Lite or Light? Reduced fat, lowfat or nonfat? What do these common terms mean to the grocery shopper?

Food labels have drastically changed throughout the years. Before 1994, 40% of the nation's processed food had absolutely no nutrition labeling. This meant there was no way for consumers to get any information about what was in the food. Today we have laws that give consumers the right to know exactly what they are getting when they buy food items.


According to the Food and Drug Administration (FDA), food manufacturers must list the contents of every product in both metric and pound units. Labeling laws also require:

• a standard format for listing nutritional information
• ingredient listings on all foods, including standardized food with two or more ingredients
• appropriate use claims about the relationship between a nutrient or food which reduces the risk of a disease or health-related condition
• uniform definitions for nutrient claims such as "low-fat" and "higher-fiber"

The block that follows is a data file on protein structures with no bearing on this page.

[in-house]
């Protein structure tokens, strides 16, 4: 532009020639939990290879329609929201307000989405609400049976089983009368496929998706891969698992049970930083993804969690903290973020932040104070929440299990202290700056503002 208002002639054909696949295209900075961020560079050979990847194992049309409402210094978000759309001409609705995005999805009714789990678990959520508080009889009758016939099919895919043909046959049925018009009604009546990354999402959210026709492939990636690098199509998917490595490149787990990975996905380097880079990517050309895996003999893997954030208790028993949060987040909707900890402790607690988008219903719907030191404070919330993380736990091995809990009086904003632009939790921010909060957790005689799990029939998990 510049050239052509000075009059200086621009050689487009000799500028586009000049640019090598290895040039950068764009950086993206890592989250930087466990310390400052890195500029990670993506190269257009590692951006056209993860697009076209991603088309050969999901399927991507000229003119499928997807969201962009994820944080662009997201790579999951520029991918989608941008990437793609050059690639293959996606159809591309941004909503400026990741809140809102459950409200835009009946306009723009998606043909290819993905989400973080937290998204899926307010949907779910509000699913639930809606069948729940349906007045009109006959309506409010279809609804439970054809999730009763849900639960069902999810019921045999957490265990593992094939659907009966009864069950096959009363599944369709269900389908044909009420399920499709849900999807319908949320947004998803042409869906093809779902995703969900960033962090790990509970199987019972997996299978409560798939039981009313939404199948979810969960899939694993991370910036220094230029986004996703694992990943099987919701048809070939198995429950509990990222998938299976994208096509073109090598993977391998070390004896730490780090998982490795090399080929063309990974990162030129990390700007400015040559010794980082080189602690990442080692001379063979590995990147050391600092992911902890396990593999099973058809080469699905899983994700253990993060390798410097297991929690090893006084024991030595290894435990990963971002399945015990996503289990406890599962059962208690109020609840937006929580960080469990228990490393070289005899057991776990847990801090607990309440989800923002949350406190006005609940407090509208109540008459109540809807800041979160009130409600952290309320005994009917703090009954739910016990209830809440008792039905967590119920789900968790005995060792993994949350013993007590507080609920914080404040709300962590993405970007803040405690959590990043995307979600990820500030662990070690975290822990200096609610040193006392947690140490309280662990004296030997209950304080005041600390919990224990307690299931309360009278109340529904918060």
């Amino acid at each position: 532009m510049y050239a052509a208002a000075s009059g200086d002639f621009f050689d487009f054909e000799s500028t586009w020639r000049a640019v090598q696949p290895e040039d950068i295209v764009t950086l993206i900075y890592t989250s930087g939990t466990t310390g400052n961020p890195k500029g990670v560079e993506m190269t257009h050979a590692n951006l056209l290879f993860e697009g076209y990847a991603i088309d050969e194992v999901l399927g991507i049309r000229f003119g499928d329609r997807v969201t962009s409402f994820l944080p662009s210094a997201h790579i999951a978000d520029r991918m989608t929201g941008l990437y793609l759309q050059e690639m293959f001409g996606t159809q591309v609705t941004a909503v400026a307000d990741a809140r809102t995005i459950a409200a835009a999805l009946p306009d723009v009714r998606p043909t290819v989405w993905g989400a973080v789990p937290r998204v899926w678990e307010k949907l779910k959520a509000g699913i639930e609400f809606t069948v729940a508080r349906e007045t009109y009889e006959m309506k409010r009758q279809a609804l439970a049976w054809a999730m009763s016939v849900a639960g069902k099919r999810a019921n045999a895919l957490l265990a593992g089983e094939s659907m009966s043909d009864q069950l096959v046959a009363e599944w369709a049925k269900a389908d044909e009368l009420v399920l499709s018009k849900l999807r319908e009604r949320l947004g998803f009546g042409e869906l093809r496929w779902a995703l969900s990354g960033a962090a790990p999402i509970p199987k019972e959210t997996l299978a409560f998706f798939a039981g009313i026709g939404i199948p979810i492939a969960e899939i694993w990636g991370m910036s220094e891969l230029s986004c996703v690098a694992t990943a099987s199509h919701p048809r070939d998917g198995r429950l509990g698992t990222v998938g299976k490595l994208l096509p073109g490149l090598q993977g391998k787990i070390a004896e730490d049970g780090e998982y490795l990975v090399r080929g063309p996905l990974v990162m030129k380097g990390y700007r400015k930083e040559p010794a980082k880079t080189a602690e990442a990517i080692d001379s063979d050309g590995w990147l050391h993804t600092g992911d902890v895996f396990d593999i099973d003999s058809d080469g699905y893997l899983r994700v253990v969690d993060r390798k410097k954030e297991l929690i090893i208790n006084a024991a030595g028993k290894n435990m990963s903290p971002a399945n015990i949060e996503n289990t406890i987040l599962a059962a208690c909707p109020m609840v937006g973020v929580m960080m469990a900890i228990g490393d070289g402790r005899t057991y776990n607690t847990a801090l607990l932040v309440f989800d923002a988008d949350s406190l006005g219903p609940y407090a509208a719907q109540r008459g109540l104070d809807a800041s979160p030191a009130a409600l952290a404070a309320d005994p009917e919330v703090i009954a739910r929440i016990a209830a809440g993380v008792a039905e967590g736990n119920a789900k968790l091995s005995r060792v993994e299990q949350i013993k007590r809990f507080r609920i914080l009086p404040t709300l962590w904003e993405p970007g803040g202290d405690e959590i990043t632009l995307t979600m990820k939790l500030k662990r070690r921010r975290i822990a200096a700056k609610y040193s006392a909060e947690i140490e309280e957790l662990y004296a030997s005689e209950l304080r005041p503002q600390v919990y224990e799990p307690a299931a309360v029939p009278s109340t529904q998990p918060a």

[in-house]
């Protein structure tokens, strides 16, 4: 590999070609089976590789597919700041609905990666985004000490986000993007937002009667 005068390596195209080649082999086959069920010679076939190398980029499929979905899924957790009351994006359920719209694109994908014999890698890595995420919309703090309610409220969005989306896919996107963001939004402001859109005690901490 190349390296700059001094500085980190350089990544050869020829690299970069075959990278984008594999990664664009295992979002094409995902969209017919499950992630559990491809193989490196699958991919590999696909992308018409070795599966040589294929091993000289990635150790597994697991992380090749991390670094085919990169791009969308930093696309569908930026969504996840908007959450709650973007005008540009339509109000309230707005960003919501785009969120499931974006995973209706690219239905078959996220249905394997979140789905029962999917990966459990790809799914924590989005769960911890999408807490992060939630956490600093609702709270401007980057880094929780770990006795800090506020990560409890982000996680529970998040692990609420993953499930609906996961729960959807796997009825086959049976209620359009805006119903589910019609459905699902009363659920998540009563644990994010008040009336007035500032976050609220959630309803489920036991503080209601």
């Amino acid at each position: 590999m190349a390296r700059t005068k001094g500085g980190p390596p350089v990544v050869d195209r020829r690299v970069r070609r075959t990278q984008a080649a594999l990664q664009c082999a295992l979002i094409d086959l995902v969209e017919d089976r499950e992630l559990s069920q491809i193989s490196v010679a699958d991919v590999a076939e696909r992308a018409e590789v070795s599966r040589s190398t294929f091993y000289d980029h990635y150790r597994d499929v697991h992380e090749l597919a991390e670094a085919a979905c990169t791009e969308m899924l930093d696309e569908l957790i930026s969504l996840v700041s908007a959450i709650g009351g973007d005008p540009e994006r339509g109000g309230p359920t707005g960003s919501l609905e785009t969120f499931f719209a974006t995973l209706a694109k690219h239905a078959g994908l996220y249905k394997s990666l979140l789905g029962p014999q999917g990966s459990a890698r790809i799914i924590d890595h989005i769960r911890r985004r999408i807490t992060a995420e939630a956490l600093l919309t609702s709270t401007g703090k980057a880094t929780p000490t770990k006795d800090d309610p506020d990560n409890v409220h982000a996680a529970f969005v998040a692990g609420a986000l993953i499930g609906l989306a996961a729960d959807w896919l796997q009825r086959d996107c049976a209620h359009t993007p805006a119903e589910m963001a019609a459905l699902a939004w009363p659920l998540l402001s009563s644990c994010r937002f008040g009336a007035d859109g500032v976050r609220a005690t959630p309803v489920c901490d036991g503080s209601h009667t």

• High-Protein: at least 10 grams of high quality protein per serving
• Good Source of Calcium: at least 100 milligrams of calcium per serving
• More Iron: at least 1.8 milligrams more iron per serving than the reference food (Label will say 10% more of Daily Value for Iron)
• Fat-Free: less than .5 grams of fat per serving
• Reduced or Fewer Calories: at least 25% fewer calories per serving than the reference food
• Sugar Free: less than .5 grams of sugar per serving

Food labels are required by law to follow specific guidelines so the knowledgeable consumer knows what is inside the package and can make wise food buying decisions.

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